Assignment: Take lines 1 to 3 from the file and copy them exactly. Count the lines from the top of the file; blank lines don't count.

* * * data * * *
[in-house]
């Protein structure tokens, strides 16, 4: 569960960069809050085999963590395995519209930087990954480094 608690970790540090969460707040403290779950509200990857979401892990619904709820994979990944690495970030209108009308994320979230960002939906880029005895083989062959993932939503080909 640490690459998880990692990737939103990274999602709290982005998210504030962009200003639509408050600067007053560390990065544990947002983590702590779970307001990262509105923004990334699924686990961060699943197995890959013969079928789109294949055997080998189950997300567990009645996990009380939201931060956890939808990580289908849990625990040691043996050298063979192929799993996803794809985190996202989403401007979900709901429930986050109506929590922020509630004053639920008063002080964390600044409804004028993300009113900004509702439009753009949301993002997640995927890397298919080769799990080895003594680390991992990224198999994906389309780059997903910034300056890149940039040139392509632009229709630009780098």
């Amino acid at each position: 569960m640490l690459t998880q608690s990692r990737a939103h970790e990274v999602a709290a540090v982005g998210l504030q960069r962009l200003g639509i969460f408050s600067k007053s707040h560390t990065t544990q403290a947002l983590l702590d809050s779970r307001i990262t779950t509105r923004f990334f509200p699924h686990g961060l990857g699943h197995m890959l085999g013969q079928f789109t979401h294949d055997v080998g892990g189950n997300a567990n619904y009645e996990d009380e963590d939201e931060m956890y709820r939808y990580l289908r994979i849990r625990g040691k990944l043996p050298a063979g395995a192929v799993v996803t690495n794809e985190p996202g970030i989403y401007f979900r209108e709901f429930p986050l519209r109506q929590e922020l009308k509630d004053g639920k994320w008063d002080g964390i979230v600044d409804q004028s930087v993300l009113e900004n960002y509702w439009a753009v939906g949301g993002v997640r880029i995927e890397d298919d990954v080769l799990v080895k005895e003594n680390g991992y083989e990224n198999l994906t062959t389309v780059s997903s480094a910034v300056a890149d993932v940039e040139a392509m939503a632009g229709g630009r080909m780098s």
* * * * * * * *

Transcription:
[in-house]
């Protein structure tokens, strides 16, 4: 569960960069809050085999963590395995519209930087990954480094 608690970790540090969460707040403290779950509200990857979401892990619904709820994979990944690495970030209108009308994320979230960002939906880029005895083989062959993932939503080909 640490690459998880990692990737939103990274999602709290982005998210504030962009200003639509408050600067007053560390990065544990947002983590702590779970307001990262509105923004990334699924686990961060699943197995890959013969079928789109294949055997080998189950997300567990009645996990009380939201931060956890939808990580289908849990625990040691043996050298063979192929799993996803794809985190996202989403401007979900709901429930986050109506929590922020509630004053639920008063002080964390600044409804004028993300009113900004509702439009753009949301993002997640995927890397298919080769799990080895003594680390991992990224198999994906389309780059997903910034300056890149940039040139392509632009229709630009780098």
């Amino acid at each position: 569960m640490l690459t998880q608690s990692r990737a939103h970790e990274v999602a709290a540090v982005g998210l504030q960069r962009l200003g639509i969460f408050s600067k007053s707040h560390t990065t544990q403290a947002l983590l702590d809050s779970r307001i990262t779950t509105r923004f990334f509200p699924h686990g961060l990857g699943h197995m890959l085999g013969q079928f789109t979401h294949d055997v080998g892990g189950n997300a567990n619904y009645e996990d009380e963590d939201e931060m956890y709820r939808y990580l289908r994979i849990r625990g040691k990944l043996p050298a063979g395995a192929v799993v996803t690495n794809e985190p996202g970030i989403y401007f979900r209108e709901f429930p986050l519209r109506q929590e922020l009308k509630d004053g639920k994320w008063d002080g964390i979230v600044d409804q004028s930087v993300l009113e900004n960002y509702w439009a753009v939906g949301g993002v997640r880029i995927e890397d298919d990954v080769l799990v080895k005895e003594n680390g991992y083989e990224n198999l994906t062959t389309v780059s997903s480094a910034v300056a890149d993932v940039e040139a392509m939503a632009g229709g630009r080909m780098s």